Biographical Information

This is an expanded version of Peter Gilliver’s “Appendix II. OED Personalia”, first published in Lynda Mugglestone (ed.), Lexicography and the OED: Pioneers in the Untrodden Forest (Oxford, 2000), the text of which is © Oxford University Press, and is reproduced with permission.

An asterisk against an individual’s name indicates that he/she appears in the Oxford Dictionary of National Biography; in such cases, the reader is referred to the ODNB for information beyond that given in the entry. Beside some entries in this list, there is additionally a More details link, indicating that an individual entry and a sample of their handwriting can also be seen on this site.

  • Amours, François (Francis) Joseph (1841-1910). Schoolmaster (at Glasgow Academy and Glasgow High School) and man of letters. Edited texts for the Scottish Text Society. Read and annotated OED proofs from C onwards; also contributed a collection of early instances of French loanwords in English.
  • *Amphlett, John (1845-1918). Historian and diarist; author of several books on Worcestershire. Reader for OED.
  • Anderson, William Johnston (d. 1900). Of Markinch, Fife. Reader for OED; sub-edited in M and P.
  • *Anson, William Reynell (1843-1914). Jurist, and warden of All Souls College, Oxford. Acted as consultant to OED on many legal terms.
  • Apperson, George Latimer (1857-1937). School inspector and man of letters; editor of the Antiquary 1899-1915. Reader for OED (credited with 11,000 quotations in 1888); sub-edited in B and C; later drew heavily on OED in compiling his historical dictionary English Proverbs and Proverbial Phrases (1929); also produced A Jane Austen Dictionary (1932).
  • *Arber, Edward (1836-1912). English scholar; professor of English language and literature at Birmingham from 1881 (professor emeritus 1894). Edited many early modern texts for publication or reprinting. Friend of Murray, whom he supplied with copies of his `English Reprints’ series for reading, and with whom he corresponded on many specific points.
  • Ardagh, Richard Drapes (1823-99). Soldier, serving in India and Burma; Commissioner of Pegu, 1863-78; also an authority on Burmese, which he taught at Oxford and Cambridge. Read for OED (credited with 8,400 quotations in 1884).
  • Atkinson, John Christopher (1814-1900). Antiquary, and author of numerous works on Yorkshire, including a Glossary of the Cleveland Dialect (1868). Read for OED, and gave specialist advice on particular words.
  • Austin, Thomas, junior. Of Oxford, Hornsey, and elsewhere. Probably the most prolific contributor of quotations to the first edition of OED (already credited with 165,000 in 1888), both as a reader and as a supplier of desiderata. Probably also the editor of Two Fifteenth-Century Cookery-Books (1888) for the EETS.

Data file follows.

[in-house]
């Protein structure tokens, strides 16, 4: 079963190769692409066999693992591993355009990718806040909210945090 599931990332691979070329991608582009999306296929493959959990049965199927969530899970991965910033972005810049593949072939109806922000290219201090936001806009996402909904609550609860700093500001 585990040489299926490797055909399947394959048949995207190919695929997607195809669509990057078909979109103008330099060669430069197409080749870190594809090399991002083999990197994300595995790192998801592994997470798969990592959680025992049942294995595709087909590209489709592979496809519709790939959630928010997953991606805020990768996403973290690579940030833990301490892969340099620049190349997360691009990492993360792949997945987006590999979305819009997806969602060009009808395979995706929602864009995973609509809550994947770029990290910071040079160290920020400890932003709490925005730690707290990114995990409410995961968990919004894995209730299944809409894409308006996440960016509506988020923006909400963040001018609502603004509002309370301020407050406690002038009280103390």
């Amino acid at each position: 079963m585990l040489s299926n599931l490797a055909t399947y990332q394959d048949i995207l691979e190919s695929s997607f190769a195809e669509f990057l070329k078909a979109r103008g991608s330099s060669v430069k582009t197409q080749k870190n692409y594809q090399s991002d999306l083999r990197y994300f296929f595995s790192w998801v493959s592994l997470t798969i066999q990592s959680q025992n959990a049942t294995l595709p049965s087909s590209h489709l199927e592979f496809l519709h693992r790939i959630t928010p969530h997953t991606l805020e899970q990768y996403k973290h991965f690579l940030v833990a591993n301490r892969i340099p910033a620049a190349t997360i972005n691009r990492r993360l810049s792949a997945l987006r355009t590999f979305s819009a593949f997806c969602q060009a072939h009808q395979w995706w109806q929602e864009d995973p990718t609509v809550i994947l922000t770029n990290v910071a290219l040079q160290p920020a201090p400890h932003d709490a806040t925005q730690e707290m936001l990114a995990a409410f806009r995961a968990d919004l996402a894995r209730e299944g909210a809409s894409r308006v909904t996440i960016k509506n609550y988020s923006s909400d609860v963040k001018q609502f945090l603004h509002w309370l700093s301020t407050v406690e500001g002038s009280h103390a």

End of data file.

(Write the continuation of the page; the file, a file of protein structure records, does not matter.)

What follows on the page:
• Balk, Charles Godfrey (1857-1915). Member of Murray’s editorial staff 1885-1913. Also wrote a meditation on the meaning of life, posthumously published as Life is Growth (1922).
  • Barry, Edward Milner (1819-1902). Clergyman; vicar of Scothorne, Lincs., 1852-91. Reader for OED (credited with 2,000 quotations in 1884).
  • Barry, Eleanor E. (b. 1835/6). Of London. Reader for OED (credited with 2,600 quotations in 1884).
  • Bartlett, James (1823/4-1908). Tutor, of Bramley, near Guildford. Sub-edited in G, M, O, R, and S.
  • Bathoe, Maria Burnley (d. 1885). Of London; daughter of the radical politician Joseph Hume. Contributed many quotations to the OED (credited with over 5,000 in 1888), including many from the novels of Dickens.
  • Bayliss, Henry James (b. 1868). Son of an Oxford gardener. Joined the staff of the Bodleian library in Oxford in 1884; member of Bradley’s, and later Craigie’s editorial staff, 1891-1932 (including work on the Supplement).
  • Beazeley, Alexander (1830-1905). Civil engineer, involved especially in lighthouse construction; librarian of the Royal Institute of British Architects. `A devoted friend of the Dictionary from its very commencement’ (according to Murray in his 1907 preface to the section Pennage-Plat); read for OED (ultimately credited with more than 30,000 quotations), and contributed many desiderata; consulted on terms in architecture, engineering, and associated subjects. More details »
  • Beckett, William Henry (1847/8-1901). Minister of the Congregational Church of Stebbing, near Chelmsford, and writer on the English Reformation. Reader for OED; sub-edited in W.
  • Birt, John Wixon (b. 1890). Joined Onions’ editorial staff in 1906, and continued (with a gap for war service 1914-19) until 1933, including work on the Supplement. Assisted Onions with various other lexicographical projects, including the Shorter Oxford English Dictionary.
  • *Blandford, George Fielding (1829-1911). Physician and psychiatrist. Reader for OED (credited with 2,150 quotations in 1884, including some desiderata).
  • Bleeck, Charles Thring (1828/9-85). Of Bath. Reader for OED (credited with 2,300 quotations in 1884).
  • Blomfield, family: James Stone Blomfield (b. 1856/7, a pupil at Mill Hill School, later a wool merchant) and his sisters Jane Charlotte (b. 1852/3), Mary Elizabeth (b. 1858/9), Emily R. (b. 1860/1), and Alice K. (b. 1862/3), all of Upper Norwood. They all read for OED (credited with a total of 6,050 quotations in 1884).